She sometimes gets parents to beat a chair with a cane, to see for themselves the scratches and lesions they could cause when they become enraged.

Priscilla Lui Tsang Sun-kai, a former social worker and now vice-chairperson of the Hong Kong Committee on Children's Rights, says the government has tried to encourage parents and schools to look beyond test grades.

“Exams may not be a bad thing, but the way they are approaching them is suffocating children and suffocating parents,” Lui says.

In October 2015, the Education Bureau issued a circular to schools encouraging them to find better ways of assessing student performance, the spokesman noted in the email. It called on schools not to be overreliant on tests and drilling.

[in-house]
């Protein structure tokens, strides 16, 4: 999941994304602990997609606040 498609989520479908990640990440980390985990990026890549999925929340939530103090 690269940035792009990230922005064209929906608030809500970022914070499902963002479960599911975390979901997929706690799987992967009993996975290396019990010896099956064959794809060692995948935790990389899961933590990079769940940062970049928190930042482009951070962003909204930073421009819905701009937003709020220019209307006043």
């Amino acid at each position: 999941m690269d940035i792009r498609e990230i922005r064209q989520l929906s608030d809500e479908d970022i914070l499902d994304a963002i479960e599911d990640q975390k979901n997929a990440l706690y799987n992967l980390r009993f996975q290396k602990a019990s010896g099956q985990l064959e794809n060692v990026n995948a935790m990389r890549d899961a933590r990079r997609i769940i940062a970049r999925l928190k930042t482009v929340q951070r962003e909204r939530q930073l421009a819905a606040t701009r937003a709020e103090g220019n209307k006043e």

Lui says the government should outlaw corporal punishment at home, as it did in schools in 1991.

A mother herself, she acknowledges it can be hard for parents to see the error of their ways when it concerns something as personal as disciplining their children.

“That makes government policy, legislation, education and services more important, because you are fighting against a very strong tide of cultural practices, traditional beliefs, and so on,” she says. Right now, she adds, in Hong Kong “children… have no voice”.